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An Investigation of empathy among fans and non-fans of violent-music

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posted on 28.03.2022, 20:49 authored by Aimy Slade
Introduction -- Method -- Results -- Discussion -- References -- Appendices

History

Table of Contents

Exposure to violent video games is linked to negative outcomes such as reduced empathy for the plight of others. No research has investigated whether violent music exposure has similar effects. The present study investigated whether fans of violent-music show reduced empathic reactions to aggression when compared to non-fans of violent music. 108 participants self identified as fans of violent heavy/death metal, classical or jazz music (n=36 per group). Participants were presented with a random selection of vignettes that described a primary character's reaction ('aggressor') to a secondary character's irritating action ('instigator'). The aggressor's reaction was non-aggressive, mildly aggressive or strongly aggressive. After reading each vignette, participants rated state empathic concern (other-oriented empathy) and personal distress (self-oriented concern) in response to the aggressor's reaction. They also completed measures of trait empathic concern and personal distress, and a questionnaire about the perceived social functions of music. It was hypothesised that when compared to violent music non-fans, fans would report lower trait empathy and reduced state empathic concern and personal distress in response to the aggressive reactions. As predicted, fans of violent-music reported significantly lower trait empathic concern when compared to classical and jazz fans. However, state empathic concern and personal distress in response to the aggressive reactions did not significantly differ between groups. Finally, social bonding was a stronger motivation for violent music fans to listen to their respective music genre compared to fans of classical music. Results are discussed in light of cognitive and behavioural consequences of desensitisation to media violence and pre-existing individual differences between fans of different musical genres.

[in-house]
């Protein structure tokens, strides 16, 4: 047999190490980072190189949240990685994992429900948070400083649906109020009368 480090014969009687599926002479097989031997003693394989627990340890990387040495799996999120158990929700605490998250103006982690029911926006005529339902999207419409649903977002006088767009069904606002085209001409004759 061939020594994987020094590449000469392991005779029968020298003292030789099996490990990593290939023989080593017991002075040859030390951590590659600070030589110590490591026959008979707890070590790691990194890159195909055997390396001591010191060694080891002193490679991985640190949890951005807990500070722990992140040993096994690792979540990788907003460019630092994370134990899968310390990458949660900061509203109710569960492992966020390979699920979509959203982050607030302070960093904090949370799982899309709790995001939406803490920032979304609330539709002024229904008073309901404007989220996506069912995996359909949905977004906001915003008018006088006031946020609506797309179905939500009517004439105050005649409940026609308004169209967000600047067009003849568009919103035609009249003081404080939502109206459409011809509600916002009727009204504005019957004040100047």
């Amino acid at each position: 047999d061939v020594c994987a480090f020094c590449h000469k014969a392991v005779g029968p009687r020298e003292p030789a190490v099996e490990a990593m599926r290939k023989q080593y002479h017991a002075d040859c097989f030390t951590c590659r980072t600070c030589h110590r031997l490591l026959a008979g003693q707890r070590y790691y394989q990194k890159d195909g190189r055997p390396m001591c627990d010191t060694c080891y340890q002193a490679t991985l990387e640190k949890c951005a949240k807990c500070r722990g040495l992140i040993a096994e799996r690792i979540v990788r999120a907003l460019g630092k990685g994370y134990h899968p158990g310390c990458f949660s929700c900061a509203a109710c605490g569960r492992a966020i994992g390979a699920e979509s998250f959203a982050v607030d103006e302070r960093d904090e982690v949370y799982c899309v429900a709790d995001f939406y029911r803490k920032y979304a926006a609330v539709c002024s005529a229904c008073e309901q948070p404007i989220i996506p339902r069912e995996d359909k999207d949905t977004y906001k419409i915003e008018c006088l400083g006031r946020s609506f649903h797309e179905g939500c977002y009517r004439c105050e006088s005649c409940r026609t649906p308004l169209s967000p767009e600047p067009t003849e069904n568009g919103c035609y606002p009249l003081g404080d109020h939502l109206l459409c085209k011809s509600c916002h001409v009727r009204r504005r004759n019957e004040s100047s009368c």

Notes

Theoretical thesis. Bibliography: pages 59-67

Awarding Institution

Macquarie University

Degree Type

Thesis MRes

Degree

MRes, Macquarie University, Faculty of Human Sciences, Department of Psychology

Department, Centre or School

Department of Psychology

Year of Award

2017

Principal Supervisor

Bill Thompson

Additional Supervisor 1

Kirk Olsen

Rights

Copyright Aimy Slade 2017. Copyright disclaimer: http://mq.edu.au/library/copyright

Language

English

Extent

1 online resource (viii, 83 pages) illustrations

Former Identifiers

mq:71793 http://hdl.handle.net/1959.14/1278161